The first time I stood at the front of a classroom all I could see were the faces staring at me, waiting for what would come next: a confronting moment for a self-conscious introvert. Somehow, I took hold of myself and got through the lesson, though the rest is a blur.
Fortunately, my terror has subsided over time, though the effort required by the performative side of teaching has not. Even if I enjoy the teaching moment, I still feel drained in the aftermath. It’s a common phenomenon for introverts, who prefer small groups of friends or quiet evenings to the high-stimulation environments beloved by extroverts.
In her book Quiet: The Power of Introverts in a World that Can’t Stop Talking, Susan Cain argues that the world’s reverence for the outgoing and self-assured has led to behaviours and structures that favour extroverts over introverts, though they make up an estimated 25% to 40% of the population. Social interaction is an inevitable part of teaching – however uncomfortable it might be for some of us. To manage this, introverted teachers – as with introverts in other workplaces – sometimes emulate extroverts to gain approval and success. Problem is, the strain of wearing that mask can make them physically and mentally ill.
There is no getting away from the performative side of teaching, but that doesn’t mean that we have to resort to a false self. People, particularly students, are adept at spotting a ‘phoney’. Studies show that students prefer teachers with an ‘authentic teaching style’. Much of this is to do with responding to students as individuals: demonstrating care and compassion academically and personally, along with being human yourself: remaining approachable, prepared to admit mistakes, joke, or share a few personal stories (within appropriate limits). Being passionate and knowledgeable about your subject are also important.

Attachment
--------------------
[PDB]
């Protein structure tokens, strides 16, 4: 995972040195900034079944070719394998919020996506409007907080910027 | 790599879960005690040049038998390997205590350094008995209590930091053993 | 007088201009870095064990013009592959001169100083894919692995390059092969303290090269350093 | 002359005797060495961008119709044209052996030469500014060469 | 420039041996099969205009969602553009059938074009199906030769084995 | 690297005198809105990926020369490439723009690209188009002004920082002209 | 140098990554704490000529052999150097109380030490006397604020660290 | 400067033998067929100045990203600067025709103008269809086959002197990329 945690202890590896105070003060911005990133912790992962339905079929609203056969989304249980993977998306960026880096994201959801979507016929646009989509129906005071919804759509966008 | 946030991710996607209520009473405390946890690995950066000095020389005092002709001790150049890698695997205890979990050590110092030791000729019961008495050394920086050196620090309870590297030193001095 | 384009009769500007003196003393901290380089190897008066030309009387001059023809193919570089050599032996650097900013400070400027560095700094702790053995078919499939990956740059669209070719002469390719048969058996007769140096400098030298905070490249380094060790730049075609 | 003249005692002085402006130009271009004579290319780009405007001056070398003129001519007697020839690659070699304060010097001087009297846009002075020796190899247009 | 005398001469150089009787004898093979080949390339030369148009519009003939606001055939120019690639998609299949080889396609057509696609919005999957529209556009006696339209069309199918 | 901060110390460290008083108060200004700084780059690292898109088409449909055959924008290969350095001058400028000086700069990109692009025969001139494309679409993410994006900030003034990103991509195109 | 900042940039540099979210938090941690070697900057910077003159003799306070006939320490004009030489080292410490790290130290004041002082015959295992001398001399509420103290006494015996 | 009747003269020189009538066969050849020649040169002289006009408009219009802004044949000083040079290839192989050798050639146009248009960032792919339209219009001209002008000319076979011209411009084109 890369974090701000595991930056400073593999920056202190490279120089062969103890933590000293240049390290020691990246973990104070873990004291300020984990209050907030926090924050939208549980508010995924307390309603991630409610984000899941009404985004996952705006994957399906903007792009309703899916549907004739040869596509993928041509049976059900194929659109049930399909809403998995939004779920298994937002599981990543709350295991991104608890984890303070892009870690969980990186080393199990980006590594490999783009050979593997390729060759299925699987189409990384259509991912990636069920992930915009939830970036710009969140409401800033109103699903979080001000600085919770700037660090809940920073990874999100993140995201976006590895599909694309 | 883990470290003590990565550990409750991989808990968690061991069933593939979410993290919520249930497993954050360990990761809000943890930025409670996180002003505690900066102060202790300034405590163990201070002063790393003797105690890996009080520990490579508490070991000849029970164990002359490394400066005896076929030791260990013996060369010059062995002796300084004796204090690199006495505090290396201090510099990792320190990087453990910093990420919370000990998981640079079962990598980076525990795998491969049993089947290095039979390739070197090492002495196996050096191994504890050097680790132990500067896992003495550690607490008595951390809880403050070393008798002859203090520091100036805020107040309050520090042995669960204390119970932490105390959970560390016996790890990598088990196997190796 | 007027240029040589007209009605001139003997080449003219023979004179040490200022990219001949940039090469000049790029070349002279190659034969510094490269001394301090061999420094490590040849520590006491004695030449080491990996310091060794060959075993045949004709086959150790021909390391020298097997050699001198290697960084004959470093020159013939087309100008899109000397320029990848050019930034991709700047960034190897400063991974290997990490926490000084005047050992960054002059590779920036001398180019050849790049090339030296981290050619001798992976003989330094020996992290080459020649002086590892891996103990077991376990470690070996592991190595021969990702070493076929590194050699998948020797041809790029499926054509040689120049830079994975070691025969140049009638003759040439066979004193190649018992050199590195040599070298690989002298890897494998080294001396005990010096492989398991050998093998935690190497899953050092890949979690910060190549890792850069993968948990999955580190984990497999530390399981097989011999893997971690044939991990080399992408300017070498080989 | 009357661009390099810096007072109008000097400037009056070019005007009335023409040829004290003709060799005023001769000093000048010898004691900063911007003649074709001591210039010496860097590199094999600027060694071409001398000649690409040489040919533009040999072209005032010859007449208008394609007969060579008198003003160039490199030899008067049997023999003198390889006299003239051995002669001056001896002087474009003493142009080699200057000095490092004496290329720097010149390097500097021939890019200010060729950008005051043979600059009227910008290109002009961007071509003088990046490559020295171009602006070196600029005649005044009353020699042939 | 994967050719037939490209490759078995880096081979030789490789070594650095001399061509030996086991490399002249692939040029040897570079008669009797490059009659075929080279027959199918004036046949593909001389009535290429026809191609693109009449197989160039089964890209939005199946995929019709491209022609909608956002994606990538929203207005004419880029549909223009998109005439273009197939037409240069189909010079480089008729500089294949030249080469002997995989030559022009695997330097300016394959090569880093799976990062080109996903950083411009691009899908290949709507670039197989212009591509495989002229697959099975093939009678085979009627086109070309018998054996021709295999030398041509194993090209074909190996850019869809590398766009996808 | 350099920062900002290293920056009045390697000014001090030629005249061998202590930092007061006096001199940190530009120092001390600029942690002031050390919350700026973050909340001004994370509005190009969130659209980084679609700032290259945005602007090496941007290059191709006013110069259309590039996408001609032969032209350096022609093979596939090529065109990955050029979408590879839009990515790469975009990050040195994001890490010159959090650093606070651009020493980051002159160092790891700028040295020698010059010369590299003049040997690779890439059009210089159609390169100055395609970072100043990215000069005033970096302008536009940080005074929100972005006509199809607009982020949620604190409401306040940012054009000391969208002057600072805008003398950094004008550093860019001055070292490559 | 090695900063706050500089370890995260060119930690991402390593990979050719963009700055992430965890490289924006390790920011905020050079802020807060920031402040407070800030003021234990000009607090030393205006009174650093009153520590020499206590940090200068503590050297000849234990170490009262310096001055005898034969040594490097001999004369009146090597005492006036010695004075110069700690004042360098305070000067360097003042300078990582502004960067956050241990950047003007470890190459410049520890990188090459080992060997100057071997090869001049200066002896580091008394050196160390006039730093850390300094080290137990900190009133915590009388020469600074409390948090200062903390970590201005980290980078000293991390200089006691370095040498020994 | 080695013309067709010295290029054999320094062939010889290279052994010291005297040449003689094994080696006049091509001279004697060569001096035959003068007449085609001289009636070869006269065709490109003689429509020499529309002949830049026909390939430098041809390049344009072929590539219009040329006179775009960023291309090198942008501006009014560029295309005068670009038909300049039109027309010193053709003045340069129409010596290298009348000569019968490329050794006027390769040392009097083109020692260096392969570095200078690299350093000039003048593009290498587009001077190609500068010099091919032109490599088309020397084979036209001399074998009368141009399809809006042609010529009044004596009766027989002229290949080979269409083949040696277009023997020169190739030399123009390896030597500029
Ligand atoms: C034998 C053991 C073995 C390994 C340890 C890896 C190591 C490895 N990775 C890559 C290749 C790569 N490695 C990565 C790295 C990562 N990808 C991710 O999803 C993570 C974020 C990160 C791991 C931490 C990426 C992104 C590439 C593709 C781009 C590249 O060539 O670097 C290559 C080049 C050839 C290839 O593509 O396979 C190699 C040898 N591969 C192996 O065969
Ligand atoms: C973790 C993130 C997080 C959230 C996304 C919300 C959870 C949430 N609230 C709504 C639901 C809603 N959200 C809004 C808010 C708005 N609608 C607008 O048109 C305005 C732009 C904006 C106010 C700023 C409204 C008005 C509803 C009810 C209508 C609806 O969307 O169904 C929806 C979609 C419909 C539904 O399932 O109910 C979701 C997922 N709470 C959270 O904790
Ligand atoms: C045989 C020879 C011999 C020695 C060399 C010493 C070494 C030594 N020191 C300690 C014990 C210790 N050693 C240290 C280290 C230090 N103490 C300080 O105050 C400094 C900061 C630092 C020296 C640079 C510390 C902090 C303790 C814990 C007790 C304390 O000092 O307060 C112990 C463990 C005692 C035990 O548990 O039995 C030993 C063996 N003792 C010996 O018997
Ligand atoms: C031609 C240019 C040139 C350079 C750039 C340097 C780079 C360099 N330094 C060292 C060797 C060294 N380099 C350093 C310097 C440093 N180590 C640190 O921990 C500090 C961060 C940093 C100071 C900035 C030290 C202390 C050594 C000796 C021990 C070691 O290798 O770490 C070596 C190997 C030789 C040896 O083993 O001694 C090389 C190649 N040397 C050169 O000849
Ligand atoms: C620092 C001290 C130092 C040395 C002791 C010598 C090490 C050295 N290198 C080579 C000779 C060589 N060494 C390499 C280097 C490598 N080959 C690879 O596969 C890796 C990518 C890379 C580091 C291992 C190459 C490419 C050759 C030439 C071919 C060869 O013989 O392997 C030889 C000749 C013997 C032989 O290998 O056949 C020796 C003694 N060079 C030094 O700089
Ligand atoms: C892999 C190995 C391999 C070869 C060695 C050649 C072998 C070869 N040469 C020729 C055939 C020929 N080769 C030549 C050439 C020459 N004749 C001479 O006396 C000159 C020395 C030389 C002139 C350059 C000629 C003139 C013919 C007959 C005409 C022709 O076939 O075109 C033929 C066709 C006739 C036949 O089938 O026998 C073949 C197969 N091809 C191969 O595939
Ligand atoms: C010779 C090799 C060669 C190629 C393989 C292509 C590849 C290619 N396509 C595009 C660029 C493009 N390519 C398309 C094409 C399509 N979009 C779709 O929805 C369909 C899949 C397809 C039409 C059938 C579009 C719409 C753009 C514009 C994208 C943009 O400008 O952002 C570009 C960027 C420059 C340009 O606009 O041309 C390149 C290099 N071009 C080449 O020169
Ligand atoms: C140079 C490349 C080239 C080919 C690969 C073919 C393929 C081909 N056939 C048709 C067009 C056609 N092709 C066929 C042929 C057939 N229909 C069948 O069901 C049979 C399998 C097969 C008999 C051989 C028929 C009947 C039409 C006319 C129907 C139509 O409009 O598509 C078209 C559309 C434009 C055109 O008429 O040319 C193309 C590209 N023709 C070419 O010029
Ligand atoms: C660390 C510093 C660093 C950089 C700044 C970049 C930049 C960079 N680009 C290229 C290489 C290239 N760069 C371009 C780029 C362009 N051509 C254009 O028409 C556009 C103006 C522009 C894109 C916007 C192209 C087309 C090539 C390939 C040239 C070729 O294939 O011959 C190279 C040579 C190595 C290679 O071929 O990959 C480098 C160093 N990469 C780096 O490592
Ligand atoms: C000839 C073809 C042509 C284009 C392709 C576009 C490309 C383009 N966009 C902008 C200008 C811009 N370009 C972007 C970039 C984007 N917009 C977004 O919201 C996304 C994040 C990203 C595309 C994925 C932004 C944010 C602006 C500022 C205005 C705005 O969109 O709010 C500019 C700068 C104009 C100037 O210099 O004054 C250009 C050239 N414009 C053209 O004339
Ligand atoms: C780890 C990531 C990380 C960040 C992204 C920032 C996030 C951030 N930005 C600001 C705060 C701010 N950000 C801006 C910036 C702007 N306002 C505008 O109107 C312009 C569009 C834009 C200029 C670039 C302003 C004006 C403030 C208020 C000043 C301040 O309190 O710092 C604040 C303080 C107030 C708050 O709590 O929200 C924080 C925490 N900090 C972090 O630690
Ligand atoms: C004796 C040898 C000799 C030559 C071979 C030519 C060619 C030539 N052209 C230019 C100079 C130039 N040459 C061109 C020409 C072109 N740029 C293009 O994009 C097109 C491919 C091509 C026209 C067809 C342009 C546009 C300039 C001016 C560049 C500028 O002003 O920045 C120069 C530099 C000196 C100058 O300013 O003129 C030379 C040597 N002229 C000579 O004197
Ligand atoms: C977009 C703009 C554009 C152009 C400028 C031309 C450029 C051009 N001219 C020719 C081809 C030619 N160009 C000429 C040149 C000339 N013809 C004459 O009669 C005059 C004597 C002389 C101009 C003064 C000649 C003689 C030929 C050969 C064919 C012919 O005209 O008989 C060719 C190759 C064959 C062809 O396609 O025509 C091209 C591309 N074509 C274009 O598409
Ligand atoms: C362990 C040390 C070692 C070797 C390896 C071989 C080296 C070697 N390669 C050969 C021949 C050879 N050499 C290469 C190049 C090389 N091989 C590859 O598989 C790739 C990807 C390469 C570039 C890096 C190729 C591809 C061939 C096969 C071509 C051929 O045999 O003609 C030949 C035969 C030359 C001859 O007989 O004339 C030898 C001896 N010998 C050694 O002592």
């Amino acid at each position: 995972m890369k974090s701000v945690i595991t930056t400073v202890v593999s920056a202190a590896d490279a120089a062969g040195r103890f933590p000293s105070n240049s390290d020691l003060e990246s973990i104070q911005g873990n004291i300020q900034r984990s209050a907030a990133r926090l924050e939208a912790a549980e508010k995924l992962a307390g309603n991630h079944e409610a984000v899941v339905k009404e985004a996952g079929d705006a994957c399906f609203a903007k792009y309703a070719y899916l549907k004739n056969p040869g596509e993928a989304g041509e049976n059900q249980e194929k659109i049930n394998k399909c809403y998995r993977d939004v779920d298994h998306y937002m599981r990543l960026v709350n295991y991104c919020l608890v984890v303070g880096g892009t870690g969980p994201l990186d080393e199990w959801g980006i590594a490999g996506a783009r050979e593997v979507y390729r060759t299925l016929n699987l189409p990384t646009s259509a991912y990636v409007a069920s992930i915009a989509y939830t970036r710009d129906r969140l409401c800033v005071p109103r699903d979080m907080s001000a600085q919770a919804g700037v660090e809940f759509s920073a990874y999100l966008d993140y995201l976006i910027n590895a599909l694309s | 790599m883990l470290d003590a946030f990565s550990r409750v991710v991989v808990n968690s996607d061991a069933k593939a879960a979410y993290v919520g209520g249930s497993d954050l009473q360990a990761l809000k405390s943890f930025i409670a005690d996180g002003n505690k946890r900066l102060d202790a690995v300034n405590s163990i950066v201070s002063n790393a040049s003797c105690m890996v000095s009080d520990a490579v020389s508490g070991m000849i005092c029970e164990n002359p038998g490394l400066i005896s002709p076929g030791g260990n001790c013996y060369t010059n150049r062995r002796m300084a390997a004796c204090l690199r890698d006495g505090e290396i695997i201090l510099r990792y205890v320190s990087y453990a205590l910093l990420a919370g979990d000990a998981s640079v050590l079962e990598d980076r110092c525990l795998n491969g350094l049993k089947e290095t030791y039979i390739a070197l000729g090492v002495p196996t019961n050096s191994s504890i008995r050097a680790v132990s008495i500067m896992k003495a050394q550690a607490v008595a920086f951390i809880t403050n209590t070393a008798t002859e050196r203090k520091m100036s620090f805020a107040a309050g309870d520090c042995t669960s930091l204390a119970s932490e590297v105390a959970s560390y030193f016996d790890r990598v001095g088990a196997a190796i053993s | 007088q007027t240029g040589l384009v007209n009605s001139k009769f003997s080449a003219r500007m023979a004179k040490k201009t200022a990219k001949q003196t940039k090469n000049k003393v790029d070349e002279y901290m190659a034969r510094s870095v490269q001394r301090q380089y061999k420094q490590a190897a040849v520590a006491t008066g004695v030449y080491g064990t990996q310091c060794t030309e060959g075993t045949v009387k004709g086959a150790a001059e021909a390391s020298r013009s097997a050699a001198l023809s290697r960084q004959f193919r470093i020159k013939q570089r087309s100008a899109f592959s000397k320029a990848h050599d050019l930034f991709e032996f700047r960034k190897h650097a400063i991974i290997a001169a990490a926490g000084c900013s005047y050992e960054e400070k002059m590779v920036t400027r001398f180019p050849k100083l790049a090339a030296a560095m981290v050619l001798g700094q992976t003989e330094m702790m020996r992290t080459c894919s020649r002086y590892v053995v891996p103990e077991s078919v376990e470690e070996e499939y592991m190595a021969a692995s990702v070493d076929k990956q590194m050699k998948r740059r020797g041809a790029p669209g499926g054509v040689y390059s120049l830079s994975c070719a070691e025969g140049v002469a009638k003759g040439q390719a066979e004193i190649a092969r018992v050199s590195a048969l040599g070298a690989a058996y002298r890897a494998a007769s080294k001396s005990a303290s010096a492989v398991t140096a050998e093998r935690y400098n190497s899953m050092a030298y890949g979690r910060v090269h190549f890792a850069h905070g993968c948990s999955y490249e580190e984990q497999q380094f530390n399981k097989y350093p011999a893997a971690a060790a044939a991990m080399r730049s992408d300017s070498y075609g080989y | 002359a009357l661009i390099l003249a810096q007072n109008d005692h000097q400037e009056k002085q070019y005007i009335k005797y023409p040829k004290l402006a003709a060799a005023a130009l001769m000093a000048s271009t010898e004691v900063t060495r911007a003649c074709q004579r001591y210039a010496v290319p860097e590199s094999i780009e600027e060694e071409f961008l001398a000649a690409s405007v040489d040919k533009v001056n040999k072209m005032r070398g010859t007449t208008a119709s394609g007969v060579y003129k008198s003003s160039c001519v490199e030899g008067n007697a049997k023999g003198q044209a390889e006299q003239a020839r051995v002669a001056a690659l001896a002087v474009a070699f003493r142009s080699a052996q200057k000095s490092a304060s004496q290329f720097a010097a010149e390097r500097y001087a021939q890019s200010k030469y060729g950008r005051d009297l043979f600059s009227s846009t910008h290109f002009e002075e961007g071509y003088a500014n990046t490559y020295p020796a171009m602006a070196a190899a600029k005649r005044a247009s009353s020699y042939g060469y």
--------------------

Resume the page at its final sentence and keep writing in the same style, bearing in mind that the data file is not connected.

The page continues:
It can be hard to separate our real identity, our actual selves, from the image we project to others. But pretending to be something you’re not risks people becoming all too aware of your mask, especially if it slips. The solution, as Henry David Thoreau said, is to “be yourself – not your idea of what you think somebody else’s idea of yourself should be”.
But what does ‘being yourself’ mean? As cultural critic Ruth Whippman points out: “Authenticity is, at heart, the idea that we should make the way we behave on the outside match what we feel on the inside. But, really, a functioning society depends on keeping a healthy distance between the two.”
Perhaps ‘remote learning’ might actually lead to more authentic working relationships.
When it comes to teaching, I always try to be warm, approachable and genuinely interested in my students, but this doesn’t mean that every part of my life and self needs to be available or on show as part of my professional identity. For example, my occasional disagreement with a student’s political views has no place in the classroom. I prefer to think not in terms of masks, but of presenting an edited version of myself.
There’s no doubt that the online working world we’ve been navigating during the coronavirus crisis has blurred the boundaries between public and private. We’ve all had to cut each other some slack, with dogs, children and messy loungerooms in the backgrounds of our computer screens. Perhaps remote learning might actually lead to more authentic working relationships.
Recently on social media I saw posts about two teachers. One is an extrovert doing a dance through an empty school ‘looking’ for his missing students. It is touching and funny, and reveals so much about this teacher as a human being.
In the other post, a teacher visits one of his students, who has been having trouble with a maths problem being taught online. He sets up a whiteboard in her garden, and teaches her through the window.
There are so many different ways for us to create connections. The thoughtful humanity of both of those responses is a wonderful thing. And it’s that humanity, rather than our masks, that will get us through this strange time.